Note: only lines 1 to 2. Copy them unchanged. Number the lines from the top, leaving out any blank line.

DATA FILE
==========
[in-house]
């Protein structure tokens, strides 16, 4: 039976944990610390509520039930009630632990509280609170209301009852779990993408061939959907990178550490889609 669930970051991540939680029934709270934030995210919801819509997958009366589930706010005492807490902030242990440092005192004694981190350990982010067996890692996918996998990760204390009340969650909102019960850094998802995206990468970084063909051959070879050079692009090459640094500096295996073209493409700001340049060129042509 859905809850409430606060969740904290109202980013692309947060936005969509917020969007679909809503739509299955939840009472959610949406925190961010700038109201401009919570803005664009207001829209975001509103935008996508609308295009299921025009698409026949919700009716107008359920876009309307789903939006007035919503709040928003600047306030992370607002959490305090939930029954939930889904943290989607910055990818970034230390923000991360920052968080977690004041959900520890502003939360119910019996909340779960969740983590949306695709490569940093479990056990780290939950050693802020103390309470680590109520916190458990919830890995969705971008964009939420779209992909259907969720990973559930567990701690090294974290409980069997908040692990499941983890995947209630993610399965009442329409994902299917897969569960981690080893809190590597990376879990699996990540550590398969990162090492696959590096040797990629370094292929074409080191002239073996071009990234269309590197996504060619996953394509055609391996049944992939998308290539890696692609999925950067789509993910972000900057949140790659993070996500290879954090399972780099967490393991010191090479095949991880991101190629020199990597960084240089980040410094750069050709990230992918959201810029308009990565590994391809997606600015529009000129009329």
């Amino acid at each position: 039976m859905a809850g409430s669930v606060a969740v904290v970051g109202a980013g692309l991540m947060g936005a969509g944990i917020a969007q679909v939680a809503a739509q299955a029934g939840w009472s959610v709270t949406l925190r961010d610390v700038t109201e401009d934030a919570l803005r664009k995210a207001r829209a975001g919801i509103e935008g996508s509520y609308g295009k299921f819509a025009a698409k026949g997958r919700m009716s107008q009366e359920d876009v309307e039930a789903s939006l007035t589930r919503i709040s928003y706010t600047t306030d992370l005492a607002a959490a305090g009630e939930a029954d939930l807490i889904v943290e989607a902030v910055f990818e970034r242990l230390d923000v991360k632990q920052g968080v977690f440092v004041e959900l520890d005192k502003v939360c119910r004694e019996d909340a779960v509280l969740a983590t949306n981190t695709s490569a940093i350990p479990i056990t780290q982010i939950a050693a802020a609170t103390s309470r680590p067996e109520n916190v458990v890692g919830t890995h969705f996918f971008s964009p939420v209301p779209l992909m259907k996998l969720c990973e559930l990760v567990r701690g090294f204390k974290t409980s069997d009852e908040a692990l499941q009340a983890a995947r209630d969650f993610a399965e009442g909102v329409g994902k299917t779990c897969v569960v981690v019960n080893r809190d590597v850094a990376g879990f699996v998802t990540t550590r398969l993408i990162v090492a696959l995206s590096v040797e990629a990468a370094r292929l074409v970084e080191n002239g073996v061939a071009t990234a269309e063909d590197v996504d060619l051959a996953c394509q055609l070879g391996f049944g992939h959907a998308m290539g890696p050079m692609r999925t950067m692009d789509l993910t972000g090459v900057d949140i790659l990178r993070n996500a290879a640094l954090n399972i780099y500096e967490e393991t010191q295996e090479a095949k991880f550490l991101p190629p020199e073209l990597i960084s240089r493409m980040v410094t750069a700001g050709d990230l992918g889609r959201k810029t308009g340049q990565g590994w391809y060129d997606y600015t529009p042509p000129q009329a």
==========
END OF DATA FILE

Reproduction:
[in-house]
């Protein structure tokens, strides 16, 4: 039976944990610390509520039930009630632990509280609170209301009852779990993408061939959907990178550490889609 669930970051991540939680029934709270934030995210919801819509997958009366589930706010005492807490902030242990440092005192004694981190350990982010067996890692996918996998990760204390009340969650909102019960850094998802995206990468970084063909051959070879050079692009090459640094500096295996073209493409700001340049060129042509 859905809850409430606060969740904290109202980013692309947060936005969509917020969007679909809503739509299955939840009472959610949406925190961010700038109201401009919570803005664009207001829209975001509103935008996508609308295009299921025009698409026949919700009716107008359920876009309307789903939006007035919503709040928003600047306030992370607002959490305090939930029954939930889904943290989607910055990818970034230390923000991360920052968080977690004041959900520890502003939360119910019996909340779960969740983590949306695709490569940093479990056990780290939950050693802020103390309470680590109520916190458990919830890995969705971008964009939420779209992909259907969720990973559930567990701690090294974290409980069997908040692990499941983890995947209630993610399965009442329409994902299917897969569960981690080893809190590597990376879990699996990540550590398969990162090492696959590096040797990629370094292929074409080191002239073996071009990234269309590197996504060619996953394509055609391996049944992939998308290539890696692609999925950067789509993910972000900057949140790659993070996500290879954090399972780099967490393991010191090479095949991880991101190629020199990597960084240089980040410094750069050709990230992918959201810029308009990565590994391809997606600015529009000129009329």